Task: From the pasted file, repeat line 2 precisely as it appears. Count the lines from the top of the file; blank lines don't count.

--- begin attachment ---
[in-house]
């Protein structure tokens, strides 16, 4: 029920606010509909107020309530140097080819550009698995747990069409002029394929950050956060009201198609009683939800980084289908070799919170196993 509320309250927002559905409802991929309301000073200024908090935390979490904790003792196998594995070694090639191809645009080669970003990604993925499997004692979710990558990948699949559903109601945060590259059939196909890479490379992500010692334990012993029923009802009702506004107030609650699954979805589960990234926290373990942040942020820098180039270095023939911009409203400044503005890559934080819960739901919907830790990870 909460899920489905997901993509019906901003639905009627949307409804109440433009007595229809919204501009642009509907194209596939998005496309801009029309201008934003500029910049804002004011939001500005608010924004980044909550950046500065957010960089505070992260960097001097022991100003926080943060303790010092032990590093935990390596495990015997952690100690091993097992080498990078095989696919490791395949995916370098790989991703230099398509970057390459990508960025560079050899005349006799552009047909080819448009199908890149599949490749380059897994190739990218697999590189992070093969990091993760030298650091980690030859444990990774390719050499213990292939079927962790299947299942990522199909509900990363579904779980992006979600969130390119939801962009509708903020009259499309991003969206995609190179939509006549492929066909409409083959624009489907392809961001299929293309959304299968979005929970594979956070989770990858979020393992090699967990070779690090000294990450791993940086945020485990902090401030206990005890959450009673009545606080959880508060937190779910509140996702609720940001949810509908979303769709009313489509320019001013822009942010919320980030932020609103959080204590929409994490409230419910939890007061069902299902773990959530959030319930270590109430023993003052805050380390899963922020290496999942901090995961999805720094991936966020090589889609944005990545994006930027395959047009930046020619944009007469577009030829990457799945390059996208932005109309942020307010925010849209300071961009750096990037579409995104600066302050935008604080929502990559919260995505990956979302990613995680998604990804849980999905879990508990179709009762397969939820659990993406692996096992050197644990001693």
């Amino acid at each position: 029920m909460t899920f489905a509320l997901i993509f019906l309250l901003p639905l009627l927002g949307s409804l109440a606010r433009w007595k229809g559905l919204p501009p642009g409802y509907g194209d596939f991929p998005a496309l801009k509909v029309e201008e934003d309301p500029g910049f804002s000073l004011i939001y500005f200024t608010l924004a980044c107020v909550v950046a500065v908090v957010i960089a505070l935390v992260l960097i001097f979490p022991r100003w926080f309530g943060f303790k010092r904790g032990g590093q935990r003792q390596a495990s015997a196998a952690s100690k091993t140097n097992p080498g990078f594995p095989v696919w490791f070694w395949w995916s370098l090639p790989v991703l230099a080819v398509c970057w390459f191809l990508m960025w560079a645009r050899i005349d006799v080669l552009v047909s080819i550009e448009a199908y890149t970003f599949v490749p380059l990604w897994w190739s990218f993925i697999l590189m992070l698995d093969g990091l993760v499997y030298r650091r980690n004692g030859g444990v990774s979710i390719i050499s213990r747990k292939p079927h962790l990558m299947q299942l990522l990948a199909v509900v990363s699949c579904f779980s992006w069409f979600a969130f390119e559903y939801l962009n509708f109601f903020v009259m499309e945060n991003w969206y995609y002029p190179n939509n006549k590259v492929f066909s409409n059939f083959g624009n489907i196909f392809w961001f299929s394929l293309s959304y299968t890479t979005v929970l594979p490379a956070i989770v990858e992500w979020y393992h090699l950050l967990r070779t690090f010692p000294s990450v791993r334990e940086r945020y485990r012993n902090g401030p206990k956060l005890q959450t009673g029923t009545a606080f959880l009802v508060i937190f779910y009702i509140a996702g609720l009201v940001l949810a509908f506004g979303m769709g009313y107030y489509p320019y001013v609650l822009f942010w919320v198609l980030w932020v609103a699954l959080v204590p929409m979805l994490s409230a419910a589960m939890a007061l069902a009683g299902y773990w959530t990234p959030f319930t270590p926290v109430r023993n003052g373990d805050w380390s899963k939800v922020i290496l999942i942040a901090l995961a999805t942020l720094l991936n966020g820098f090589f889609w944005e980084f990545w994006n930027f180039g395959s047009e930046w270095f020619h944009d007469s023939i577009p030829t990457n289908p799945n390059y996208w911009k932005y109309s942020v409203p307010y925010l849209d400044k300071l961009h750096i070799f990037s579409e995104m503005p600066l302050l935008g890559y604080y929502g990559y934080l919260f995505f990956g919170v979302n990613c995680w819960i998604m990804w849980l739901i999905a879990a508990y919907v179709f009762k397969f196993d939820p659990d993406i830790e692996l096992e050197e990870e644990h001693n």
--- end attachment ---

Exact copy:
């Protein structure tokens, strides 16, 4: 029920606010509909107020309530140097080819550009698995747990069409002029394929950050956060009201198609009683939800980084289908070799919170196993 509320309250927002559905409802991929309301000073200024908090935390979490904790003792196998594995070694090639191809645009080669970003990604993925499997004692979710990558990948699949559903109601945060590259059939196909890479490379992500010692334990012993029923009802009702506004107030609650699954979805589960990234926290373990942040942020820098180039270095023939911009409203400044503005890559934080819960739901919907830790990870 909460899920489905997901993509019906901003639905009627949307409804109440433009007595229809919204501009642009509907194209596939998005496309801009029309201008934003500029910049804002004011939001500005608010924004980044909550950046500065957010960089505070992260960097001097022991100003926080943060303790010092032990590093935990390596495990015997952690100690091993097992080498990078095989696919490791395949995916370098790989991703230099398509970057390459990508960025560079050899005349006799552009047909080819448009199908890149599949490749380059897994190739990218697999590189992070093969990091993760030298650091980690030859444990990774390719050499213990292939079927962790299947299942990522199909509900990363579904779980992006979600969130390119939801962009509708903020009259499309991003969206995609190179939509006549492929066909409409083959624009489907392809961001299929293309959304299968979005929970594979956070989770990858979020393992090699967990070779690090000294990450791993940086945020485990902090401030206990005890959450009673009545606080959880508060937190779910509140996702609720940001949810509908979303769709009313489509320019001013822009942010919320980030932020609103959080204590929409994490409230419910939890007061069902299902773990959530959030319930270590109430023993003052805050380390899963922020290496999942901090995961999805720094991936966020090589889609944005990545994006930027395959047009930046020619944009007469577009030829990457799945390059996208932005109309942020307010925010849209300071961009750096990037579409995104600066302050935008604080929502990559919260995505990956979302990613995680998604990804849980999905879990508990179709009762397969939820659990993406692996096992050197644990001693």